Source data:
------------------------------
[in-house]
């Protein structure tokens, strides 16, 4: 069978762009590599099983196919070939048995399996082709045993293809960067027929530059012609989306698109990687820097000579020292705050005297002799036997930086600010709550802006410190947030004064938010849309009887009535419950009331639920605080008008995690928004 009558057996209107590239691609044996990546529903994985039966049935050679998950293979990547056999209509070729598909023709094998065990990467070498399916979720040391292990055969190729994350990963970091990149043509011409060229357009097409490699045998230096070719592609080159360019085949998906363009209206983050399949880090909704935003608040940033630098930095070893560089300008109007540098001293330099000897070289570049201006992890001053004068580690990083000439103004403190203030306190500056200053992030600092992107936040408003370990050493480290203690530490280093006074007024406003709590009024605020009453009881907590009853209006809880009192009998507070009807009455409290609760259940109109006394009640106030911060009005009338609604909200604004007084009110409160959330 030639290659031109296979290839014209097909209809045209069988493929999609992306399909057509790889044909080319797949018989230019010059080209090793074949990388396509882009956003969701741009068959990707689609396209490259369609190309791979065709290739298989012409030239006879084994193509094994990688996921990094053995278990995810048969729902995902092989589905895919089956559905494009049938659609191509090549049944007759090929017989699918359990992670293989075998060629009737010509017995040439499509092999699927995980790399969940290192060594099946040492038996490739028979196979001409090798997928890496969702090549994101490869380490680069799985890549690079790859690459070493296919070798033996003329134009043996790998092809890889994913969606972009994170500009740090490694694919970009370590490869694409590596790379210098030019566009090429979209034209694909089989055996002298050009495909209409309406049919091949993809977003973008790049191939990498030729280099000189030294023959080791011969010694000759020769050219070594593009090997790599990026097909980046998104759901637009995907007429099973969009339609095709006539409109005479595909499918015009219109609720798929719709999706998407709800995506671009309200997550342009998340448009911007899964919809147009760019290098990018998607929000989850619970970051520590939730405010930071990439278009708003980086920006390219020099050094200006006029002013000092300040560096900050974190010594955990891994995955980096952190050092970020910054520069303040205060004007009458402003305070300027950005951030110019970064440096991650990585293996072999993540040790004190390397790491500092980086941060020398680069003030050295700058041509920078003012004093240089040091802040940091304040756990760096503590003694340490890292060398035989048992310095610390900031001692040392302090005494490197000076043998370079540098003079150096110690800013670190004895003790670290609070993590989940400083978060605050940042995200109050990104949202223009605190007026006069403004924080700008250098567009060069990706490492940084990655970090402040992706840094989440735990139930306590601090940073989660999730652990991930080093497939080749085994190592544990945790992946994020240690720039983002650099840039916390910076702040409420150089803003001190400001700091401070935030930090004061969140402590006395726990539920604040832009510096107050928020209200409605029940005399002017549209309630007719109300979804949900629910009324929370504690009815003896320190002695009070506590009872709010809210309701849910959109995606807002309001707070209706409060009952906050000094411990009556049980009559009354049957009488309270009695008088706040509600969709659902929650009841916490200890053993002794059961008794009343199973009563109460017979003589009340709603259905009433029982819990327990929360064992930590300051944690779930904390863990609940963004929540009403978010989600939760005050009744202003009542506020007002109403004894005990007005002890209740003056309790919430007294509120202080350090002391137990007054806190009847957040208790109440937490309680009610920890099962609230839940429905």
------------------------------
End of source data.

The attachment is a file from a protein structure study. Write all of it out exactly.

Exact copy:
[in-house]
């Protein structure tokens, strides 16, 4: 069978762009590599099983196919070939048995399996082709045993293809960067027929530059012609989306698109990687820097000579020292705050005297002799036997930086600010709550802006410190947030004064938010849309009887009535419950009331639920605080008008995690928004 009558057996209107590239691609044996990546529903994985039966049935050679998950293979990547056999209509070729598909023709094998065990990467070498399916979720040391292990055969190729994350990963970091990149043509011409060229357009097409490699045998230096070719592609080159360019085949998906363009209206983050399949880090909704935003608040940033630098930095070893560089300008109007540098001293330099000897070289570049201006992890001053004068580690990083000439103004403190203030306190500056200053992030600092992107936040408003370990050493480290203690530490280093006074007024406003709590009024605020009453009881907590009853209006809880009192009998507070009807009455409290609760259940109109006394009640106030911060009005009338609604909200604004007084009110409160959330 030639290659031109296979290839014209097909209809045209069988493929999609992306399909057509790889044909080319797949018989230019010059080209090793074949990388396509882009956003969701741009068959990707689609396209490259369609190309791979065709290739298989012409030239006879084994193509094994990688996921990094053995278990995810048969729902995902092989589905895919089956559905494009049938659609191509090549049944007759090929017989699918359990992670293989075998060629009737010509017995040439499509092999699927995980790399969940290192060594099946040492038996490739028979196979001409090798997928890496969702090549994101490869380490680069799985890549690079790859690459070493296919070798033996003329134009043996790998092809890889994913969606972009994170500009740090490694694919970009370590490869694409590596790379210098030019566009090429979209034209694909089989055996002298050009495909209409309406049919091949993809977003973008790049191939990498030729280099000189030294023959080791011969010694000759020769050219070594593009090997790599990026097909980046998104759901637009995907007429099973969009339609095709006539409109005479595909499918015009219109609720798929719709999706998407709800995506671009309200997550342009998340448009911007899964919809147009760019290098990018998607929000989850619970970051520590939730405010930071990439278009708003980086920006390219020099050094200006006029002013000092300040560096900050974190010594955990891994995955980096952190050092970020910054520069303040205060004007009458402003305070300027950005951030110019970064440096991650990585293996072999993540040790004190390397790491500092980086941060020398680069003030050295700058041509920078003012004093240089040091802040940091304040756990760096503590003694340490890292060398035989048992310095610390900031001692040392302090005494490197000076043998370079540098003079150096110690800013670190004895003790670290609070993590989940400083978060605050940042995200109050990104949202223009605190007026006069403004924080700008250098567009060069990706490492940084990655970090402040992706840094989440735990139930306590601090940073989660999730652990991930080093497939080749085994190592544990945790992946994020240690720039983002650099840039916390910076702040409420150089803003001190400001700091401070935030930090004061969140402590006395726990539920604040832009510096107050928020209200409605029940005399002017549209309630007719109300979804949900629910009324929370504690009815003896320190002695009070506590009872709010809210309701849910959109995606807002309001707070209706409060009952906050000094411990009556049980009559009354049957009488309270009695008088706040509600969709659902929650009841916490200890053993002794059961008794009343199973009563109460017979003589009340709603259905009433029982819990327990929360064992930590300051944690779930904390863990609940963004929540009403978010989600939760005050009744202003009542506020007002109403004894005990007005002890209740003056309790919430007294509120202080350090002391137990007054806190009847957040208790109440937490309680009610920890099962609230839940429905």